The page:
It’s the growth rate, my friend.

Posted by Nolan Miller on Sep 17, 2009

Filed Under (Health Care)

Last time I talked about the level of cost in U.S. health care.  Health care costs are high, but I tried to make some arguments for why it might not be crazy for the U.S. to have higher health care costs than other countries.  But, let’s set that aside.  Why? Because the real issue in U.S. health care is not the level of cost, but the rate of cost growth.

Since 1975, U.S. GDP grew at an average real rate of 2.2% per year.  Health-care spending, on the other hand, grew at an average real rate of 4.2% per year.  The extra 2% per year accounted for health care growing from around 7% of GDP in 1975 to 15% of GDP today.  Why is does this matter?  Put simply, tax revenues grow at about the rate of GDP.  So, the revenue base that’s paying for health care is growing much more slowly than its cost.  This means that, even if we were to solve all of the problems with the level of health care cost today, we’d be right back in the same boat in a matter of years.

To see why, consider the following example.  In 2006, U.S. health care costs were about $5,700 per person.  Suppose that without impacting quality we could cut cost by 20%, to $4,560, saving $1140 per person.  This would be a huge success.  But, without addressing the excess growth issue, it would also be a temporary one.  Within about a decade we’d be fiscally right back where we are now.  In 10 years, the $4560 worth of revenue paying for health care would have grown to about $5670, while the $4560 worth of costs would have grown to $6880, totally eating up the original $1140 in savings.

And things would just get worse from there.  In 20 years, health care cost would have grown by an excess of $3000 over revenue.  In 30 years, costs would be about $15,700,  almost double the revenue base of $8760.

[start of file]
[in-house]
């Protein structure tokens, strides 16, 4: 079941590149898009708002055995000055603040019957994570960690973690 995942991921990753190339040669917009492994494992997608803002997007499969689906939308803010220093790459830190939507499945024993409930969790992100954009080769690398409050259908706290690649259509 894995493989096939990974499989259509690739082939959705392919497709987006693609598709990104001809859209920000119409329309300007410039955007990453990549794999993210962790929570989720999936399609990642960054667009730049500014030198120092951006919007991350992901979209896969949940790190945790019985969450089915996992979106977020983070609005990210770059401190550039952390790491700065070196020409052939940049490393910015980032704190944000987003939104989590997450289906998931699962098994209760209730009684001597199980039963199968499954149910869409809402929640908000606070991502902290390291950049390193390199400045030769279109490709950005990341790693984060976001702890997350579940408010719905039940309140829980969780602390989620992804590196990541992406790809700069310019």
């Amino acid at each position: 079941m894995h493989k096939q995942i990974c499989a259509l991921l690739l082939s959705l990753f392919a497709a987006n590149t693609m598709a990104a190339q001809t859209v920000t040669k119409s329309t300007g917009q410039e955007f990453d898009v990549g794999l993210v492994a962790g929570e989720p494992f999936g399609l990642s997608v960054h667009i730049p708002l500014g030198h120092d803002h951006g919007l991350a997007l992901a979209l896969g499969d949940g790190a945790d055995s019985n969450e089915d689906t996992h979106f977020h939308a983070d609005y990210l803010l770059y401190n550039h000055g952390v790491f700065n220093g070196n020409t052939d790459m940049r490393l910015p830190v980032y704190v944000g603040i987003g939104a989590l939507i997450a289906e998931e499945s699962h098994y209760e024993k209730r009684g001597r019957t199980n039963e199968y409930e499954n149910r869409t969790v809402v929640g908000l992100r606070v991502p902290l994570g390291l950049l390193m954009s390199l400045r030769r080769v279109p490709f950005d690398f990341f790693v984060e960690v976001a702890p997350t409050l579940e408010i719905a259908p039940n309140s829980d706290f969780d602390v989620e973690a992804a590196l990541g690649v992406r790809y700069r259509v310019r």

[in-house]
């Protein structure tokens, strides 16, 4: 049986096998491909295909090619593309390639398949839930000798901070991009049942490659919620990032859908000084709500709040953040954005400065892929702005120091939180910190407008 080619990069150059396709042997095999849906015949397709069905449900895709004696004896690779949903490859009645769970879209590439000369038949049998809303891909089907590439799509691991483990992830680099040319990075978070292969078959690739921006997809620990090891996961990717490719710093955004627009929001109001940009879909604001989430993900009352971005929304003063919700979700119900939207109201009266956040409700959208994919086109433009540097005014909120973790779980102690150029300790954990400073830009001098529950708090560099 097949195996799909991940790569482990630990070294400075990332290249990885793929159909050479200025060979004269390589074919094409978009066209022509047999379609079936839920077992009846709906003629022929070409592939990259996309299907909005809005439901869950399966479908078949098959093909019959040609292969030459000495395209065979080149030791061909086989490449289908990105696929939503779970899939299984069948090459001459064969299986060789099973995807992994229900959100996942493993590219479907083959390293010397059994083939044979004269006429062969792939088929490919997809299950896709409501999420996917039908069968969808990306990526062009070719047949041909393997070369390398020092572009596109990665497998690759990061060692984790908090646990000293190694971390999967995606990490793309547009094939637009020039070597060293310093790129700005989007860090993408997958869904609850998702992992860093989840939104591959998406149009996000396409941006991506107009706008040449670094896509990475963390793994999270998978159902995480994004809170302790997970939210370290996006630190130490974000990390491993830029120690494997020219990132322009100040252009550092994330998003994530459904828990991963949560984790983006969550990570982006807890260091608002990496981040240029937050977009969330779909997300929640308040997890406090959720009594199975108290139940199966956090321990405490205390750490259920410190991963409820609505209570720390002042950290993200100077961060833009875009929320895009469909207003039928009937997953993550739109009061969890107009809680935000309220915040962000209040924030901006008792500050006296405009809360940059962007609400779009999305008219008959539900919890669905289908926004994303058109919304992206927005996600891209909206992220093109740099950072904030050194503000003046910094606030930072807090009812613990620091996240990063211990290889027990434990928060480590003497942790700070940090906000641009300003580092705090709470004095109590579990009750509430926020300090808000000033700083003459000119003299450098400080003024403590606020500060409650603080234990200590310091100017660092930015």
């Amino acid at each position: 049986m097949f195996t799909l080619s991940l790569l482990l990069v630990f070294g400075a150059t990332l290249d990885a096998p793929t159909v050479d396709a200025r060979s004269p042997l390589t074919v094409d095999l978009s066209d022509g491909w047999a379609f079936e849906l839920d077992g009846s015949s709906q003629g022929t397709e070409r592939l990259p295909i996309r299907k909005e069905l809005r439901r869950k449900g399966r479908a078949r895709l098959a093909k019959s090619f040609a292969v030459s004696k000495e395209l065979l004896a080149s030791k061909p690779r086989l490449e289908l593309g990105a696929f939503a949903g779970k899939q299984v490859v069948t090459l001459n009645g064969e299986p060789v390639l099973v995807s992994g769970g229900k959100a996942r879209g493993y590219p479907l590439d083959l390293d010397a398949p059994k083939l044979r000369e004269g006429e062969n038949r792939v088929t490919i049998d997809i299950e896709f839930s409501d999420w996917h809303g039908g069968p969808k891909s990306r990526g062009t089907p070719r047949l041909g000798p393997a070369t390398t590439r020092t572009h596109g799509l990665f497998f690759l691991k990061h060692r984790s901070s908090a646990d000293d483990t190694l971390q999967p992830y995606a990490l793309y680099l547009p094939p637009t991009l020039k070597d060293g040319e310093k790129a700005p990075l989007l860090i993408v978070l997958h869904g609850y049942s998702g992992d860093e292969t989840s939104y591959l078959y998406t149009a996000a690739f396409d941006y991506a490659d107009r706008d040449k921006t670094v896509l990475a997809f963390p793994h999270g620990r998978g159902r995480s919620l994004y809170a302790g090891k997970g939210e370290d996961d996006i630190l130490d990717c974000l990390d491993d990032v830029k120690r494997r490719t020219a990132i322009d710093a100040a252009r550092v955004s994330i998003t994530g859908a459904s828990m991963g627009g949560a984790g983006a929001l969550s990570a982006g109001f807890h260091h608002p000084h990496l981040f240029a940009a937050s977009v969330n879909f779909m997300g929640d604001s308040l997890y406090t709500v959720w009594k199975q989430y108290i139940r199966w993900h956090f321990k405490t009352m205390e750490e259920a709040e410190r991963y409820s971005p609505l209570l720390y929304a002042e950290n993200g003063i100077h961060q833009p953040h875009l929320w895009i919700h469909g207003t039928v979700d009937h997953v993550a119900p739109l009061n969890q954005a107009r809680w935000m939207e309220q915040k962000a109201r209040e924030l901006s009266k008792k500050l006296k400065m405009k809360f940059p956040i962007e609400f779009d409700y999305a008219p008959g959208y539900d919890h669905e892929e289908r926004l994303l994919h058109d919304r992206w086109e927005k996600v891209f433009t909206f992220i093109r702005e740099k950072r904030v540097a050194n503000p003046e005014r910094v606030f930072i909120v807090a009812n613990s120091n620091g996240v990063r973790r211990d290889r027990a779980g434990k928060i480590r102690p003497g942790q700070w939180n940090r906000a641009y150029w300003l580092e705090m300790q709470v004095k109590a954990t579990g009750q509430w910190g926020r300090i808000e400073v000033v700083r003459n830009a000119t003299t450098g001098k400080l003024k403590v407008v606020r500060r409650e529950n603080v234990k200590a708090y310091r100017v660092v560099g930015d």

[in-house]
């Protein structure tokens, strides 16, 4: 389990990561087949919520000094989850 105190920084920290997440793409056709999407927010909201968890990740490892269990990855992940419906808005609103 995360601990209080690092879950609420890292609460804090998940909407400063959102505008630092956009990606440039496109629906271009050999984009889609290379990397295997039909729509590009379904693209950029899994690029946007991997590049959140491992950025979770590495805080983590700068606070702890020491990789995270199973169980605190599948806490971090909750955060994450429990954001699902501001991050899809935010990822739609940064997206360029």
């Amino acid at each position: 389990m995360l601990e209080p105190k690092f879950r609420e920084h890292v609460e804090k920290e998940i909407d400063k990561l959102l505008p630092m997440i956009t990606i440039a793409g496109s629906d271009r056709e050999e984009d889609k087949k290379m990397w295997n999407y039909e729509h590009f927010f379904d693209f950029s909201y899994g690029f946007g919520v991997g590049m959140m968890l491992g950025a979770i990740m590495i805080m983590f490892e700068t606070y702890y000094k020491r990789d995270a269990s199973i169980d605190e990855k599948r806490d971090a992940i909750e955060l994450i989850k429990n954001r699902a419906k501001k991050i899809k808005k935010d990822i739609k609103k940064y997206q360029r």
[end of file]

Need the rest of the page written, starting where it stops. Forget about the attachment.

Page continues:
And, we haven’t even done anything to increase access or improve quality, both of which would likely increase the level of cost and quite possibly the growth rate as well.

Finally, the aging demographics in the U.S. mean that, if we don’t do anything to curb the rate of cost growth in the U.S., things will actually be even worse.  Since the elderly require relatively more health care, we should expect that as the proportion of the population that is elderly grows, the amount that we spend on health care will grown as well.

As I’ve said before, we’re not just spending more on health care, we’re also getting more.  Certainly, part of the growth in health care expenditures is due to the rapid pace of technological innovation, and the fact that each year the system comes up with new ways to improve and extend life.  But, it is becoming clear to even the strongest supporters of the status quo that something has to give.

There are a number of proposals that have the potential to slow the rate of health care cost growth.  One is payment reform.  Currently, we pay providers for providing more care.  Not surprisingly, this induces them to provide more care.  A system where providers are paid by the episode of care rather than for each service provided might slow the pace of cost growth.  Greater use of information technology, which reduces medical errors and streamlines care, might also help.  Increased investment in cost-effectiveness studies, which will tell us whether a particular procedure benefits patients, whether those benefits outweigh the costs, and, in situations where multiple treatments are available, which provides the greatest bang for our medical buck, also has the potential to lower cost growth.

There is also potential guidance to be found by studying examples of regions and providers that have managed to curb cost growth without sacrificing quality.  For example, a study by Elliott Fisher, Julie Bynum, and Jonathan Skinner that appeared earlier this year in the New England Journal of Medicine shows that there is substantial heterogeneity in growth rates across the U.S., and that some regions, like Salem OR, have managed to control cost growth, while others, like Miami FL, have had substantial excess cost growth.  Other studies have identified particular providers, like the Cleveland Clinic, that have kept costs low.  Of course, anytime you study a cross section, someone is going to have the lowest growth rate.  But, if these groups’ cost controls are real, rather than just statistical flukes, and if they can be replicated more broadly (which is not at all clear), then they might provide the key to solving health care’s most pressing problem.